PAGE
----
5 bold predictions for the 2021-22 NBA season: Russell Westbrook to take on the Lakers; The Bulls are the four seeds in the East

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After the first full offseason since before the COVID-19 pandemic, the NBA is finally back and will celebrate its 75th anniversary when the Milwaukee Bucks and Brooklyn Nets face off in Game 1 of the season on Tuesday.

As the 2021-22 campaign approaches, there is no shortage of scenarios to watch out for – from new head coaches in Boston, Indiana and Dallas to players joining new teams like Kyle Lowry with the Heat and Russell Westbrook with the Lakers. However, this article will focus on the most important and boldest predictions before all the action begins. From a Western Conference team ending a long playoff drought, to a former Eastern Conference powerhouse returning to relevance.

Here are five bold predictions for the 2021-22 NBA season.

1. Westbrook to adapt his game with the Lakers

One of the biggest storylines of the season is how the Lakers will fare after pulling the trigger on a roster-redesign move that won them Russell Westbrook. There are legitimate reasons to be concerned about his place on this team, with his ineffective shooting numbers being one of the reasons. There’s also the question of how he and LeBron James will coexist on the pitch together, as we’ve gotten used to James being a forward with the Lakers.

While I’m not saying it won’t be a rough start, given that it takes time for a new partnership to properly ground itself, I don’t think it will be a miserable season for Westbrook in LA as he will learn. to adapt his game to better suit the Lakers. Instead of seeing Westbrook hoist more than 20 shot attempts per game, I think instead we’ll see him more than ever used off the ball, and when he orchestrates the attack, it won’t be for hoisting ineffective mid-range jumpers. .

Imagine a possession like this for the Lakers, and instead of James Harden throwing the alley-oop, it’s LeBron:

Or a situation where Westbrook performs a pick-and-roll with LeBron James, either as a ball handler or as a screen passer. Although the Rockets ran it sparingly with Westbrook and Harden, when they did, it was a tough possession to fight, like this:

While the issue of having two dominant ball handlers in James and Westbrook is viewed as negative, given that Westbrook is more efficient with the ball in his hands, I think it will allow the Lakers to get creative with sets. offensive between these two. As long as Westbrook is willing to adjust to play in a different way than he’s usually used to, I think this partnership could work in favor of Westbrook and the Lakers.

2. The bulls will secure a place in the top four in the East

Chicago are a tough team to assess at the start of the season after all of their offseason moves. On paper, the Bulls have three All-Stars in Zach LaVine, DeMar DeRozan and Nikola Vucevic, which generally means they have to be considered one of the best teams in their conference. However, the moves to acquire DeRozan and Lonzo Ball were met with slight excitement as many wondered how all of these players would fit in.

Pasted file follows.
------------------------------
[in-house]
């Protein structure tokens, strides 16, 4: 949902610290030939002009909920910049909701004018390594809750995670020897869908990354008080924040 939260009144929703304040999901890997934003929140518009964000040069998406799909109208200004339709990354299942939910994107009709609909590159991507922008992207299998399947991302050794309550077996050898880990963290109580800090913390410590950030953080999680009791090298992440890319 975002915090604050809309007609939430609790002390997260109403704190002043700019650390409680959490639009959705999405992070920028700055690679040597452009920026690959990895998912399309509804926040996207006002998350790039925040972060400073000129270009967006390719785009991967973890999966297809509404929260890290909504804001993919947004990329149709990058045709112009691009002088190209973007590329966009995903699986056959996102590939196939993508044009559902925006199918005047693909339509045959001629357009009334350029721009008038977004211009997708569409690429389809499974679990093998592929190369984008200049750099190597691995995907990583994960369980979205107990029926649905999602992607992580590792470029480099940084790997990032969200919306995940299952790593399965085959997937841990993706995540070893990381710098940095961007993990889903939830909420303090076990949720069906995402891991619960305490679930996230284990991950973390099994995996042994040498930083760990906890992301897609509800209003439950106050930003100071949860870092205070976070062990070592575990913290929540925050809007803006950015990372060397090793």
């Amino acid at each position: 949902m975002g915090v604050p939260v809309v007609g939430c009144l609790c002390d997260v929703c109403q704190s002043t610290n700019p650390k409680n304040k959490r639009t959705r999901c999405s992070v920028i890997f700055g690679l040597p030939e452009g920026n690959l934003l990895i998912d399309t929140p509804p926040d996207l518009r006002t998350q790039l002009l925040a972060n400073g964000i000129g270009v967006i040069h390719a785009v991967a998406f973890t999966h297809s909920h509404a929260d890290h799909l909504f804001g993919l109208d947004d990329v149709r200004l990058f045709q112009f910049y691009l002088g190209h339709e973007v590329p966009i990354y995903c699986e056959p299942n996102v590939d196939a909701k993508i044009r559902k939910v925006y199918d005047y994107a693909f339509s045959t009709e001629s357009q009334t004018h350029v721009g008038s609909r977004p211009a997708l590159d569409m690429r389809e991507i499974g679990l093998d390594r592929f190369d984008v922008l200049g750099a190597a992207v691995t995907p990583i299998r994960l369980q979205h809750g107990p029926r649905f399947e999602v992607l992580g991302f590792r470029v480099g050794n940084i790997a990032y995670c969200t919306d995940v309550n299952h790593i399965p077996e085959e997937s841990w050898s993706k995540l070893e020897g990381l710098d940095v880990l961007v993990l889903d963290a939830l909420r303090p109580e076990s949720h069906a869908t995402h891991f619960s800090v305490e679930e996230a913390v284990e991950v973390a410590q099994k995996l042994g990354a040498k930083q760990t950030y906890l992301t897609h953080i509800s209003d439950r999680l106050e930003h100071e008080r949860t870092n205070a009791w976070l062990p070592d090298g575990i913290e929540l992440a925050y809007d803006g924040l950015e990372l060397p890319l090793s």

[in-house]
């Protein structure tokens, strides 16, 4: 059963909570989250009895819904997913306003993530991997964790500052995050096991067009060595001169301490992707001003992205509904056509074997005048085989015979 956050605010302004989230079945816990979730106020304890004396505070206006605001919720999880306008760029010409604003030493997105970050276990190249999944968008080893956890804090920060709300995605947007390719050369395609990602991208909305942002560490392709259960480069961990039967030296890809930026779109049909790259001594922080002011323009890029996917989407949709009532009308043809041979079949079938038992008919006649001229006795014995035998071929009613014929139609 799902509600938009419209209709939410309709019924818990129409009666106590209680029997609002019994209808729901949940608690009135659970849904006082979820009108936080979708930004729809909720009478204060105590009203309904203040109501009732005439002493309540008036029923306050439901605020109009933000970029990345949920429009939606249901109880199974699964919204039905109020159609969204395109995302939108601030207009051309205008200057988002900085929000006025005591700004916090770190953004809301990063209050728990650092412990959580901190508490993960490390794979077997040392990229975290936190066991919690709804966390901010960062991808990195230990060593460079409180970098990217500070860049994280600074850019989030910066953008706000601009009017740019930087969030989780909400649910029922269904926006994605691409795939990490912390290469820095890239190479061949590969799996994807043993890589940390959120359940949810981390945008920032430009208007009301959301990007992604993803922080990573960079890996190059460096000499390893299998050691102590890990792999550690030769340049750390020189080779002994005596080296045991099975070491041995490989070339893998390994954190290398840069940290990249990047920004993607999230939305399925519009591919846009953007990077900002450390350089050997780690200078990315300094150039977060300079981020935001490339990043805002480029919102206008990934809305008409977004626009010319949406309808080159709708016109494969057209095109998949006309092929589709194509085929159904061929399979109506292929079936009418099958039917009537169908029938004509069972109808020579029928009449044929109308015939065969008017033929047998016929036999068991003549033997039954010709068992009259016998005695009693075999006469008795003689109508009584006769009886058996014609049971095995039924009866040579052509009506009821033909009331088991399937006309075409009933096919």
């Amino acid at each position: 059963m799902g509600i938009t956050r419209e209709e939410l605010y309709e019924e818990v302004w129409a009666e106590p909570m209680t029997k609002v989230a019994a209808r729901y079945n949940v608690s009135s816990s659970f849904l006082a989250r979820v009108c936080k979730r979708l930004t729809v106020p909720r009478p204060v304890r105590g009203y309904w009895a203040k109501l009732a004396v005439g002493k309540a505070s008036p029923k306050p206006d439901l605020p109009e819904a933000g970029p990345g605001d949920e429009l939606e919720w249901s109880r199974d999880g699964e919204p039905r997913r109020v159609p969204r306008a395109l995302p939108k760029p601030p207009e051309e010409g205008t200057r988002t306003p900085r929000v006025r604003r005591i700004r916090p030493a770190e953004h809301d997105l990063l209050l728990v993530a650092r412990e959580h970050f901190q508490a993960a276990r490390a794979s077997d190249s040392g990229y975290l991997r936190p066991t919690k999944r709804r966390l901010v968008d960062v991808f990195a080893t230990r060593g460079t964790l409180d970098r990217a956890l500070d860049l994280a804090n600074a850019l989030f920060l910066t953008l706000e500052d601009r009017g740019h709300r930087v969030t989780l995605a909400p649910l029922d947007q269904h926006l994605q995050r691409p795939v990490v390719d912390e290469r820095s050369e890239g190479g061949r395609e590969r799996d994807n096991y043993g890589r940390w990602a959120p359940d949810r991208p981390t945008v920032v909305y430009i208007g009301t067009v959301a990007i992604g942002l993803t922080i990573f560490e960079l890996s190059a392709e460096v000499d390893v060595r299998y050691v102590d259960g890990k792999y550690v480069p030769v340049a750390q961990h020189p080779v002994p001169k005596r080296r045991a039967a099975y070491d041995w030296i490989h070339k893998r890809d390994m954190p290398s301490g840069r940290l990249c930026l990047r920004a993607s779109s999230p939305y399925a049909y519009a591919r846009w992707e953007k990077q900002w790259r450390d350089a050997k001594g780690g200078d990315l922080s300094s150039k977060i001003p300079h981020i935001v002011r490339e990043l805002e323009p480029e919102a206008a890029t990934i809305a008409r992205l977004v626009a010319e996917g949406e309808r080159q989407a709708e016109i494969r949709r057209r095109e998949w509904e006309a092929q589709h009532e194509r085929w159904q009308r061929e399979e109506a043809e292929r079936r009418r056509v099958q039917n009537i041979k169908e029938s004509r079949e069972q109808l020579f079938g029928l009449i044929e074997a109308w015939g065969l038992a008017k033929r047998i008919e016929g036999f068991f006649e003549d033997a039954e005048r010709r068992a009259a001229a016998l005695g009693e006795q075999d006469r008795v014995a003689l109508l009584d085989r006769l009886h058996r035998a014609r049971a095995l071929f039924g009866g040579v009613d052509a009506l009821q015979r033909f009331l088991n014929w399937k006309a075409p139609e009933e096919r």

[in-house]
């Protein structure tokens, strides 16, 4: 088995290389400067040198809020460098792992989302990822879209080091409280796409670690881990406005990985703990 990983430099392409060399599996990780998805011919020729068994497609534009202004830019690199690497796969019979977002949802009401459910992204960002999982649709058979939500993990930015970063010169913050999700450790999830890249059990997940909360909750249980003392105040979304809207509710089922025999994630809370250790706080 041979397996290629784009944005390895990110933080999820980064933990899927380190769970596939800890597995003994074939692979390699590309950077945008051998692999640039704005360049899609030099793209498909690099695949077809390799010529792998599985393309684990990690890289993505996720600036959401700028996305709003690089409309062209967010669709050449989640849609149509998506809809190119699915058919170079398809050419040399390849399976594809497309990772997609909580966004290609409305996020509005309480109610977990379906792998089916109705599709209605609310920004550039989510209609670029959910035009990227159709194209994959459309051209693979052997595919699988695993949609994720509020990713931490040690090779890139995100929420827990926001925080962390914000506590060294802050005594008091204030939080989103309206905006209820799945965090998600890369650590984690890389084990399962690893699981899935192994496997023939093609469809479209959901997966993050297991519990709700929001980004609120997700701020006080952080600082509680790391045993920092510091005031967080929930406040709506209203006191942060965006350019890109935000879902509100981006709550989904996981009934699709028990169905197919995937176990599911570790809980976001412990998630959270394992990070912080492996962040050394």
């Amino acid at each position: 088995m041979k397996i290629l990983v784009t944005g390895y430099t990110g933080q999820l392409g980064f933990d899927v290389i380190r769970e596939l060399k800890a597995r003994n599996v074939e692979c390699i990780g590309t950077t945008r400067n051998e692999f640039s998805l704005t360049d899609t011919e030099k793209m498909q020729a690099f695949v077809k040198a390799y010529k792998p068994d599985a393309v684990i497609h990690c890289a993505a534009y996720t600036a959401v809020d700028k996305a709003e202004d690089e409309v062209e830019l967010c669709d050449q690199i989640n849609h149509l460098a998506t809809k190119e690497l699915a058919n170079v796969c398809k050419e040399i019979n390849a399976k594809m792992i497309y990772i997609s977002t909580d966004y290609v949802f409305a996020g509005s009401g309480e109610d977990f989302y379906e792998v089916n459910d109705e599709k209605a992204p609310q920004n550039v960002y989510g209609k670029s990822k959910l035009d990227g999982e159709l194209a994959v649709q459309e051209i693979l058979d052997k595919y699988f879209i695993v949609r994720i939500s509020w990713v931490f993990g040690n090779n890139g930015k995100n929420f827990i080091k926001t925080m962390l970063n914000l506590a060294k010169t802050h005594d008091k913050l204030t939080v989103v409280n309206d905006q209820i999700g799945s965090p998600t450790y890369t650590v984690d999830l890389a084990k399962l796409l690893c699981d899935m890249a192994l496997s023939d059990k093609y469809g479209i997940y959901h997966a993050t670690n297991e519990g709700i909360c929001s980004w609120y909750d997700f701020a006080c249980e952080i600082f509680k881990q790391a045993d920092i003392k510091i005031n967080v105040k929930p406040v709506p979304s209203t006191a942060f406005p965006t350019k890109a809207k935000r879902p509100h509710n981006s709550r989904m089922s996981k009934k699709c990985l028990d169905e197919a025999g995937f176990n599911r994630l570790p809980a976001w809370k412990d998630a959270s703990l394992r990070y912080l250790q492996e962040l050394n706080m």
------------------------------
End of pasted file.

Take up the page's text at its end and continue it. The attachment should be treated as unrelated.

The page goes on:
The Bulls answered some of those questions in the preseason with a 4-0 record. Granted, it’s preseason, so there’s always the potential to read too much into things, but the worry about how LaVine and DeRozan – two players dominating the ball – would handle not having the ball in their hands so much because of Ball’s presence wasn’t much of a problem in preseason.

While LaVine was more used to operating with the ball in his hands at all times, he seemed comfortable in exhibition matches moving without the ball, going around off-ball screens and getting his points in a different way than that of dribbling. He was also preparing screens for DeRozan to release him, showing that these two players can still score points without raising the ball to the ground.

It might seem hard to think the Bulls will go from missing the playoffs completely over the past four years, to finishing in the top four in the East with a field advantage, but this team’s success in the pre -season shows it can be better than people project it.

Chicago finished with the third best offensive score (111.1) in preseason, first in defense (91.3), the latter being a huge concern for this team early in the season, and they finished third in assists per game (28), showing the great ball movement this team is capable of. I might be drinking too much of the preseason punch, but I think there’s a scenario where the Bulls surprise a lot of people and finish way higher than their preseason projections.

3. Heat will reach the Eastern Conference final

It may not be this bold of a prediction, considering we’re only a year away from the time the Heat made it to the NBA Finals. However, they don’t get the recognition they deserve ahead of the season. Last year Miami had to contend with a sizable COVID-19 outbreak, a shortened offseason after playing in the final, and the absence of their best player in Jimmy Butler for a while. By the time the playoffs rolled around, Miami was gassed and looked nothing like the team beating their opponents in the bubble.